Enjoy Mediterranean mealsiStock/Thinkstock
According to studies involving 140,000 people, the odds of developing diabetes are 21 percent lower for those who follow a Mediterranean diet—building meals around plant-based foods, including fruits and vegetables, beans, nuts, whole grains, and olive oil. Fish and chicken are eaten regularly but not red meat, butter, or sweets. Phytonutrients and fiber in the plant foods help with blood sugar control, and the olive oil might reduce inflammation.
Eating more anthocyanins—the nutrients that give grapes and berries their bright red and blue colors—was linked to better blood sugar control in a new British study. One portion a day of grapes or berries can have the same impact on blood sugar as a one-point reduction in your body mass index, says researcher Aedin Cassidy of Norwich Medical School.
Don't skip breakfastiStock, Photodisc, Ingram Publishing/Thinkstock
If you frequently miss a morning meal, you'll be more likely to develop type 2 diabetes. Eating breakfast may help stabilize blood sugar throughout the day. Prepare a healthy blend of protein, complex carbs, and fat—yogurt mixed with fruit and nuts, for example. Starting the day with lots of simple carbs (such as a bagel and OJ) is just as bad for your blood sugar as skipping the meal, according to experiments at the University of Minnesota.
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Sweat and strengtheniStock/Thinkstock
Women who did both cardio (at least two and a half hours) and strength training (at least one hour) every week had the lowest diabetes risk—about one third less than that of non-exercisers. After an exercise session, your muscles take up more glucose from the bloodstream. As you become more fit over time, cells become more sensitive to insulin.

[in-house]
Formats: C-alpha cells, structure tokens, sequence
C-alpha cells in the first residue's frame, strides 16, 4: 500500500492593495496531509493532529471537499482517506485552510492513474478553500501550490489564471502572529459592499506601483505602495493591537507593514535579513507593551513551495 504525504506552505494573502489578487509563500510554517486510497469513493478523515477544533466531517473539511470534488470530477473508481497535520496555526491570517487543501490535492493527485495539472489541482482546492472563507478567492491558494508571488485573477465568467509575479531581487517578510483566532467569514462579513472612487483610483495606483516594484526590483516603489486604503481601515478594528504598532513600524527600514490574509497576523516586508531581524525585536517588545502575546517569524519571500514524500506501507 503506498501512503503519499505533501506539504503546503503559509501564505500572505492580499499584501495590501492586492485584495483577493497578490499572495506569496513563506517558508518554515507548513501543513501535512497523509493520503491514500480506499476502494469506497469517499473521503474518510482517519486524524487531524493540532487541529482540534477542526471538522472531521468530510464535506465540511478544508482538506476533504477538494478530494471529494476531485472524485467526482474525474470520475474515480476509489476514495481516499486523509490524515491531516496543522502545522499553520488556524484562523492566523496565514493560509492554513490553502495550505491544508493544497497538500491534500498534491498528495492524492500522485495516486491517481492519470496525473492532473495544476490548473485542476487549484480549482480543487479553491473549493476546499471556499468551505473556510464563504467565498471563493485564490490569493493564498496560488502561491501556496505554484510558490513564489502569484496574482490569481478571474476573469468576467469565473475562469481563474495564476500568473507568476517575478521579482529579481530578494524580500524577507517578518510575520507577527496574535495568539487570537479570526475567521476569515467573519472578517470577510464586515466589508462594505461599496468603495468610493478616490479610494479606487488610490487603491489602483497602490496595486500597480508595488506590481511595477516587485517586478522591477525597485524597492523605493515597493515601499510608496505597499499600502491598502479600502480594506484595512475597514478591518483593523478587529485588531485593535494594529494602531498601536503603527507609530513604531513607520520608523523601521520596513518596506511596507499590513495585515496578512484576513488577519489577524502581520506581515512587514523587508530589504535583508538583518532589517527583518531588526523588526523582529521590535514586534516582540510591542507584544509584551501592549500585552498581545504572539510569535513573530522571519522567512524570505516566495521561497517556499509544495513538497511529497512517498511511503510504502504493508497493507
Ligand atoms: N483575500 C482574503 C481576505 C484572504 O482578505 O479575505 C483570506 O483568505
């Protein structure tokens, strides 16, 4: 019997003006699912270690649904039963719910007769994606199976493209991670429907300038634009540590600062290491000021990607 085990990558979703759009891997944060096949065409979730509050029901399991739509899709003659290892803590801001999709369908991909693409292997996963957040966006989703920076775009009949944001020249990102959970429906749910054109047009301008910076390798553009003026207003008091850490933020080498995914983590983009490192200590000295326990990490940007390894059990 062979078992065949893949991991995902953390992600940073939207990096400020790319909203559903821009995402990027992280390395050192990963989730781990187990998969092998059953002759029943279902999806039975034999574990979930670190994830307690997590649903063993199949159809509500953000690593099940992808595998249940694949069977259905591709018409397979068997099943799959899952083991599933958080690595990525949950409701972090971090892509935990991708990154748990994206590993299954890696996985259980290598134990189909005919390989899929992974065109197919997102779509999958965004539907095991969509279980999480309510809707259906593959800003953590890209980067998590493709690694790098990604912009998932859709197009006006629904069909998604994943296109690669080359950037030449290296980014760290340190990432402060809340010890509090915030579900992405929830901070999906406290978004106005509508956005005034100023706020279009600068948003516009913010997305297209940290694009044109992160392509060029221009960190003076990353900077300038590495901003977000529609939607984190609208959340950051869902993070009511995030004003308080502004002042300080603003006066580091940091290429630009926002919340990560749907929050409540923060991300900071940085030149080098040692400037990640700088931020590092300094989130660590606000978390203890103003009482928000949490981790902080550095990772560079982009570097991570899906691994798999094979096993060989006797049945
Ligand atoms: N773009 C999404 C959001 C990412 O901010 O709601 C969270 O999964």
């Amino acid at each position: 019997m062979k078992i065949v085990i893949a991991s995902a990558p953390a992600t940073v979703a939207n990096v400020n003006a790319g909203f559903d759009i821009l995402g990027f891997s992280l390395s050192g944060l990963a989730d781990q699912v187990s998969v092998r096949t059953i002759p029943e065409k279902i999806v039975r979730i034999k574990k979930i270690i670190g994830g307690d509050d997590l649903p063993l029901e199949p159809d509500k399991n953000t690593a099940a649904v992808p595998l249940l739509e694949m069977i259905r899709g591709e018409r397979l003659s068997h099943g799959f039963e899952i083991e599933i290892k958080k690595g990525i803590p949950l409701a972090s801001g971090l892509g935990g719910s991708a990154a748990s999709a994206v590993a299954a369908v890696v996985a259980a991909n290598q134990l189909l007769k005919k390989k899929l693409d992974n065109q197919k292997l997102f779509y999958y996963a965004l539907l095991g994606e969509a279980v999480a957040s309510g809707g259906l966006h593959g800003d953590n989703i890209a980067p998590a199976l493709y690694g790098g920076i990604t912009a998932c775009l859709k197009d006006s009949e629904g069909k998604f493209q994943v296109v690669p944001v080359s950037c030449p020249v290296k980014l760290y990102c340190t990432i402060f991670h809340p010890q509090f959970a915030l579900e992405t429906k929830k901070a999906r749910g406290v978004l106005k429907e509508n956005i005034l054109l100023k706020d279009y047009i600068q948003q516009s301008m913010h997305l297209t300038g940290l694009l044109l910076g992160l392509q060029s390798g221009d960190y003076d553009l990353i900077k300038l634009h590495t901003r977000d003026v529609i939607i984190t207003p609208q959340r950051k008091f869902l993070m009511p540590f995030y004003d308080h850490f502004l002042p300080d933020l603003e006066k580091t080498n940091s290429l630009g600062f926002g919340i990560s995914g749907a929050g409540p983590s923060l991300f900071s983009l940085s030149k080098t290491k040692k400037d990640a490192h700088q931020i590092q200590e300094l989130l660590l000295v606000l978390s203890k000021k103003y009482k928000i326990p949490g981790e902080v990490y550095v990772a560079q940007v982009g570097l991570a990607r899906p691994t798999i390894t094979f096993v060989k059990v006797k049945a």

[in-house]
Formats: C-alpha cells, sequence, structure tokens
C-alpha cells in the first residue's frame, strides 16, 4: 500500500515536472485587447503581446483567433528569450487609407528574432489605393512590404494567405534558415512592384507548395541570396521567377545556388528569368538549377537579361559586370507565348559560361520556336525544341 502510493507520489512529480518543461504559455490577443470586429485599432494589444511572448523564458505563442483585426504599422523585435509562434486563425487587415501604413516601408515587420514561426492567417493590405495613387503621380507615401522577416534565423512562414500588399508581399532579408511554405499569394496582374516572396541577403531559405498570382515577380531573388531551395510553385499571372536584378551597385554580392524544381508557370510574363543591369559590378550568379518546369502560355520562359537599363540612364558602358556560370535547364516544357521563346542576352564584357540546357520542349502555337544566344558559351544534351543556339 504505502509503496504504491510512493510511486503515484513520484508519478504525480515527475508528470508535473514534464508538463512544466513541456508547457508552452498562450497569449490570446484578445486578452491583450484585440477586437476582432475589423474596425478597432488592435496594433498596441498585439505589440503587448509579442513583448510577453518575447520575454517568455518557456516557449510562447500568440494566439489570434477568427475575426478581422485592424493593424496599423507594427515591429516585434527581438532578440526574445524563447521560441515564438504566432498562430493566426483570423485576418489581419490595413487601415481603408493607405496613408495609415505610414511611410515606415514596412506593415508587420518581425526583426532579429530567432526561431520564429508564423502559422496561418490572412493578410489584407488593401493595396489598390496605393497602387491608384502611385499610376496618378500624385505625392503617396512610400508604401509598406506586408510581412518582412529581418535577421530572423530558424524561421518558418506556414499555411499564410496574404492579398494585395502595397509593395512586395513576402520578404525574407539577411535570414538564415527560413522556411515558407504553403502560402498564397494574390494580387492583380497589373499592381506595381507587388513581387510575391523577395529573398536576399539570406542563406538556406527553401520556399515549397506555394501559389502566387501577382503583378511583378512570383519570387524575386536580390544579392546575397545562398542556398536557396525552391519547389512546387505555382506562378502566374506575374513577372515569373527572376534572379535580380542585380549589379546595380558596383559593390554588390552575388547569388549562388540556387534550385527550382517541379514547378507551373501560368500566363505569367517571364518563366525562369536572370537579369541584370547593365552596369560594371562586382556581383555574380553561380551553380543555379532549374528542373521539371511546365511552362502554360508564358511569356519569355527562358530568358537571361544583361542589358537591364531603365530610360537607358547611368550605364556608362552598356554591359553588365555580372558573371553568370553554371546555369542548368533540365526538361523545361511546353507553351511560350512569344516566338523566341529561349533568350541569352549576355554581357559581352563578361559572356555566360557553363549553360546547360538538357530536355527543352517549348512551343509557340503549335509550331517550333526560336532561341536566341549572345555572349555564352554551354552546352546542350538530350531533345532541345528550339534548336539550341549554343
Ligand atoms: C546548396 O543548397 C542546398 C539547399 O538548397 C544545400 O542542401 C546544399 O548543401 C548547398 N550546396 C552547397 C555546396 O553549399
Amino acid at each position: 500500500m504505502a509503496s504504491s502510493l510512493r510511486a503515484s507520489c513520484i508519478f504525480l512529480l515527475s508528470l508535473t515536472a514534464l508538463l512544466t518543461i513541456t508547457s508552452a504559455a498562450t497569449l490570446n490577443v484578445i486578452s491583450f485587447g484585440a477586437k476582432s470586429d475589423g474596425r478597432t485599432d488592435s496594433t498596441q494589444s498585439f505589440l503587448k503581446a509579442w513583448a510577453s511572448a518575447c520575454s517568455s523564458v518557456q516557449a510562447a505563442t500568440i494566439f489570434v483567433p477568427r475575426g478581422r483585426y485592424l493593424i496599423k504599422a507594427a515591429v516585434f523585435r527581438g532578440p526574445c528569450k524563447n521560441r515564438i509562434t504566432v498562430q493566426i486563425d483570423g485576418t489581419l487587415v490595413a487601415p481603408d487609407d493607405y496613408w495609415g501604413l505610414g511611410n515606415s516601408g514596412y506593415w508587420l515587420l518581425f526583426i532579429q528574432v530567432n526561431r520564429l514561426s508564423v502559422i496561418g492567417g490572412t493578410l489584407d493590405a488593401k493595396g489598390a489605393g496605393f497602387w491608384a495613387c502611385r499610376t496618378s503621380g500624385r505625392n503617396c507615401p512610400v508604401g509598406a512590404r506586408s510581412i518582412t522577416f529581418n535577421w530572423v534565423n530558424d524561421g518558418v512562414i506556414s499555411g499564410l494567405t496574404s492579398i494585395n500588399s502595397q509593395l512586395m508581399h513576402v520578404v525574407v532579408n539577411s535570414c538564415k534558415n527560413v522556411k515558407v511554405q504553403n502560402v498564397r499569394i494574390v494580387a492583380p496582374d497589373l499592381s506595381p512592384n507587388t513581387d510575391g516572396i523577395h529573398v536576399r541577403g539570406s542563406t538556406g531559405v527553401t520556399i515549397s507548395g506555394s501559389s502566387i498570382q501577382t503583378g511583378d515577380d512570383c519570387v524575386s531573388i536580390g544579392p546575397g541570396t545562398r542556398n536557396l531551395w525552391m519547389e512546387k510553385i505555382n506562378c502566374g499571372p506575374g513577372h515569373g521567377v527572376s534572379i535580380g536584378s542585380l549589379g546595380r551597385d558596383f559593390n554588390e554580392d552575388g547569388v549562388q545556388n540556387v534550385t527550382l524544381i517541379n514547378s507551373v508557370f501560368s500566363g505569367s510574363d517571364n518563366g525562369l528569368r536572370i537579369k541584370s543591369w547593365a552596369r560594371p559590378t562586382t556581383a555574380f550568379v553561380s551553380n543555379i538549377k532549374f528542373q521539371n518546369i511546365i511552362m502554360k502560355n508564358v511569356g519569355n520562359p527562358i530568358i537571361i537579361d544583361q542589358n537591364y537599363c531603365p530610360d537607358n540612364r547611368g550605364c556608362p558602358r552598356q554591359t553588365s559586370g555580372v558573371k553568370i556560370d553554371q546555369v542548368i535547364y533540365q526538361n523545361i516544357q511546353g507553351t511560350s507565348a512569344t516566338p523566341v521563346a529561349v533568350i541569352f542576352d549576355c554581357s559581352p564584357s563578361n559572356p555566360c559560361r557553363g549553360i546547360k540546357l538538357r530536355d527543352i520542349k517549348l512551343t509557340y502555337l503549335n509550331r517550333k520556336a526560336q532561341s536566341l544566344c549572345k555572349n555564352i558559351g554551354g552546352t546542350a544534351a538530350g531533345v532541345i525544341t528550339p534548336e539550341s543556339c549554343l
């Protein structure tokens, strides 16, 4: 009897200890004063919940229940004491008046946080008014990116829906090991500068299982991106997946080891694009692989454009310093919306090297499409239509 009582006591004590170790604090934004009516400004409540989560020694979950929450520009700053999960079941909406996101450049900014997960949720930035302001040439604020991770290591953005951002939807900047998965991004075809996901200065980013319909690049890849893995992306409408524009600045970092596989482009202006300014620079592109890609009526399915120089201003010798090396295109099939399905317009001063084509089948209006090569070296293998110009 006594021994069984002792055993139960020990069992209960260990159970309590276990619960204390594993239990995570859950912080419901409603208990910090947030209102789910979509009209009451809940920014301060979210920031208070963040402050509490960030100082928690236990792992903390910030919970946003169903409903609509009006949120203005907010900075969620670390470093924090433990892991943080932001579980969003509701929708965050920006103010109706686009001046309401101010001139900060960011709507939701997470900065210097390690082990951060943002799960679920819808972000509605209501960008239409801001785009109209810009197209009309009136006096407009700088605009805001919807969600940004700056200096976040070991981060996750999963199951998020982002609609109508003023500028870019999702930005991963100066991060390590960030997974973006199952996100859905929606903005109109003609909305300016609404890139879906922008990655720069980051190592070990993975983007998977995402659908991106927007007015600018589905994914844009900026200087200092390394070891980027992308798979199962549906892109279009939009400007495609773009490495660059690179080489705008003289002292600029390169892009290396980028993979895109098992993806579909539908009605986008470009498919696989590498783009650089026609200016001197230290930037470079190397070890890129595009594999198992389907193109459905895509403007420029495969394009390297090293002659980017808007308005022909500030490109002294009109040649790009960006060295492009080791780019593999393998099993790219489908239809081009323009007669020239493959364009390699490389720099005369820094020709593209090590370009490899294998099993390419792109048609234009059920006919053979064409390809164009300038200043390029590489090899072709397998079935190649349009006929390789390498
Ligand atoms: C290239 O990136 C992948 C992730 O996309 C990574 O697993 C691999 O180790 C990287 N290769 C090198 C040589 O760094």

Step away from the desk (and the TV)Hemera, iStock, Photodisc/Thinkstock
Walk around for two minutes after every 20 you spend sitting down. A new study from England indicates that regular walking breaks lessen spikes in your blood sugar levels after you eat.
Calculate your riskZoonar/Thinkstock
Complete a risk test at diabetes.org, and take the results to your next doctor's appointment, suggests Robert Ratner, MD, chief scientific and medical officer of the American Diabetes Association. A higher score may spur earlier or more frequent blood sugar checks.
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Examine your medicine cabinetiStock/Thinkstock
Drugs for common conditions—such as steroids to control asthma, statins to improve cholesterol levels, and diuretics to lower blood pressure—may raise blood sugar. Ask your doctor whether other medications can treat your condition without such side effects.